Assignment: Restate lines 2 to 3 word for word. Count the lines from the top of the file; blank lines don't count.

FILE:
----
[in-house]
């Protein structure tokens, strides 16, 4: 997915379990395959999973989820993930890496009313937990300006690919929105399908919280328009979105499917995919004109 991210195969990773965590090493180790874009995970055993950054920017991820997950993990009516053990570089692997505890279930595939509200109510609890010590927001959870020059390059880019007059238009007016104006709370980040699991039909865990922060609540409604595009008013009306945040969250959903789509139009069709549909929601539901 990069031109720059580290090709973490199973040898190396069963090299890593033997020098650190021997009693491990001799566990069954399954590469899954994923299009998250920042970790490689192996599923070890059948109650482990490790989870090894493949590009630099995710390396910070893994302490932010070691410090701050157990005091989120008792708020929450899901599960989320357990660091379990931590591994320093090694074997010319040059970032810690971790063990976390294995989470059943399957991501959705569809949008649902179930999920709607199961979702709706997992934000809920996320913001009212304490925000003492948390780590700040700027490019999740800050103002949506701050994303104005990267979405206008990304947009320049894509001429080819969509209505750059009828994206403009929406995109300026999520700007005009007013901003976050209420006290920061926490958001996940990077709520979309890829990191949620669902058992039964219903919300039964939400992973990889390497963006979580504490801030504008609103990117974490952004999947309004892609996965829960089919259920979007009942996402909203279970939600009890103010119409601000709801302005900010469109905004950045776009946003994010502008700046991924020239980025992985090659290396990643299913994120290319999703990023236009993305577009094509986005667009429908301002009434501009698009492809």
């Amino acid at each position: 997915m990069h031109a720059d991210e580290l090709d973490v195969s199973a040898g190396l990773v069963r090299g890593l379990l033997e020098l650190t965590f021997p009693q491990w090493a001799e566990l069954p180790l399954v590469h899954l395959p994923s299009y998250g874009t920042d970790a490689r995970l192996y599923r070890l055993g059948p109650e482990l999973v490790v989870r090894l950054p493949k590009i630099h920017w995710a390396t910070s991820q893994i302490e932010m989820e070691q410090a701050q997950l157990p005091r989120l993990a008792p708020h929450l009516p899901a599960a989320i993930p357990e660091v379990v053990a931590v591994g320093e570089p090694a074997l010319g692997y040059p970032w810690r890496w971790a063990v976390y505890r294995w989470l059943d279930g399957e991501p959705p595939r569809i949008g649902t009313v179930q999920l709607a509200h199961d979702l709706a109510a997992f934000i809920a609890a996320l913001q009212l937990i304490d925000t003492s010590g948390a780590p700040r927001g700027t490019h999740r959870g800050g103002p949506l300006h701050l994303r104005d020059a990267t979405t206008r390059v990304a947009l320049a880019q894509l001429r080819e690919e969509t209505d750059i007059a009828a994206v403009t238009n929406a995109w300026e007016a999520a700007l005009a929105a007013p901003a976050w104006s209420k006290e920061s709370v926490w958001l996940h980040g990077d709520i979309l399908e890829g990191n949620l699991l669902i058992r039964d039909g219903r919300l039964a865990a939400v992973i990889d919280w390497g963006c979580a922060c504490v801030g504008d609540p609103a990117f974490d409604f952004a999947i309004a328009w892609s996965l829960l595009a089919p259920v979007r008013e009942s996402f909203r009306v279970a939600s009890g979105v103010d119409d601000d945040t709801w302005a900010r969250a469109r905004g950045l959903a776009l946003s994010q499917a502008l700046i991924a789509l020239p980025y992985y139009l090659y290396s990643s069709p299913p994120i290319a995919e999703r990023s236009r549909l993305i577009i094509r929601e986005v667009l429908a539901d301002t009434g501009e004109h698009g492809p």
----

């Protein structure tokens, strides 16, 4: 997915379990395959999973989820993930890496009313937990300006690919929105399908919280328009979105499917995919004109 991210195969990773965590090493180790874009995970055993950054920017991820997950993990009516053990570089692997505890279930595939509200109510609890010590927001959870020059390059880019007059238009007016104006709370980040699991039909865990922060609540409604595009008013009306945040969250959903789509139009069709549909929601539901 990069031109720059580290090709973490199973040898190396069963090299890593033997020098650190021997009693491990001799566990069954399954590469899954994923299009998250920042970790490689192996599923070890059948109650482990490790989870090894493949590009630099995710390396910070893994302490932010070691410090701050157990005091989120008792708020929450899901599960989320357990660091379990931590591994320093090694074997010319040059970032810690971790063990976390294995989470059943399957991501959705569809949008649902179930999920709607199961979702709706997992934000809920996320913001009212304490925000003492948390780590700040700027490019999740800050103002949506701050994303104005990267979405206008990304947009320049894509001429080819969509209505750059009828994206403009929406995109300026999520700007005009007013901003976050209420006290920061926490958001996940990077709520979309890829990191949620669902058992039964219903919300039964939400992973990889390497963006979580504490801030504008609103990117974490952004999947309004892609996965829960089919259920979007009942996402909203279970939600009890103010119409601000709801302005900010469109905004950045776009946003994010502008700046991924020239980025992985090659290396990643299913994120290319999703990023236009993305577009094509986005667009429908301002009434501009698009492809």
């Amino acid at each position: 997915m990069h031109a720059d991210e580290l090709d973490v195969s199973a040898g190396l990773v069963r090299g890593l379990l033997e020098l650190t965590f021997p009693q491990w090493a001799e566990l069954p180790l399954v590469h899954l395959p994923s299009y998250g874009t920042d970790a490689r995970l192996y599923r070890l055993g059948p109650e482990l999973v490790v989870r090894l950054p493949k590009i630099h920017w995710a390396t910070s991820q893994i302490e932010m989820e070691q410090a701050q997950l157990p005091r989120l993990a008792p708020h929450l009516p899901a599960a989320i993930p357990e660091v379990v053990a931590v591994g320093e570089p090694a074997l010319g692997y040059p970032w810690r890496w971790a063990v976390y505890r294995w989470l059943d279930g399957e991501p959705p595939r569809i949008g649902t009313v179930q999920l709607a509200h199961d979702l709706a109510a997992f934000i809920a609890a996320l913001q009212l937990i304490d925000t003492s010590g948390a780590p700040r927001g700027t490019h999740r959870g800050g103002p949506l300006h701050l994303r104005d020059a990267t979405t206008r390059v990304a947009l320049a880019q894509l001429r080819e690919e969509t209505d750059i007059a009828a994206v403009t238009n929406a995109w300026e007016a999520a700007l005009a929105a007013p901003a976050w104006s209420k006290e920061s709370v926490w958001l996940h980040g990077d709520i979309l399908e890829g990191n949620l699991l669902i058992r039964d039909g219903r919300l039964a865990a939400v992973i990889d919280w390497g963006c979580a922060c504490v801030g504008d609540p609103a990117f974490d409604f952004a999947i309004a328009w892609s996965l829960l595009a089919p259920v979007r008013e009942s996402f909203r009306v279970a939600s009890g979105v103010d119409d601000d945040t709801w302005a900010r969250a469109r905004g950045l959903a776009l946003s994010q499917a502008l700046i991924a789509l020239p980025y992985y139009l090659y290396s990643s069709p299913p994120i290319a995919e999703r990023s236009r549909l993305i577009i094509r929601e986005v667009l429908a539901d301002t009434g501009e004109h698009g492809p």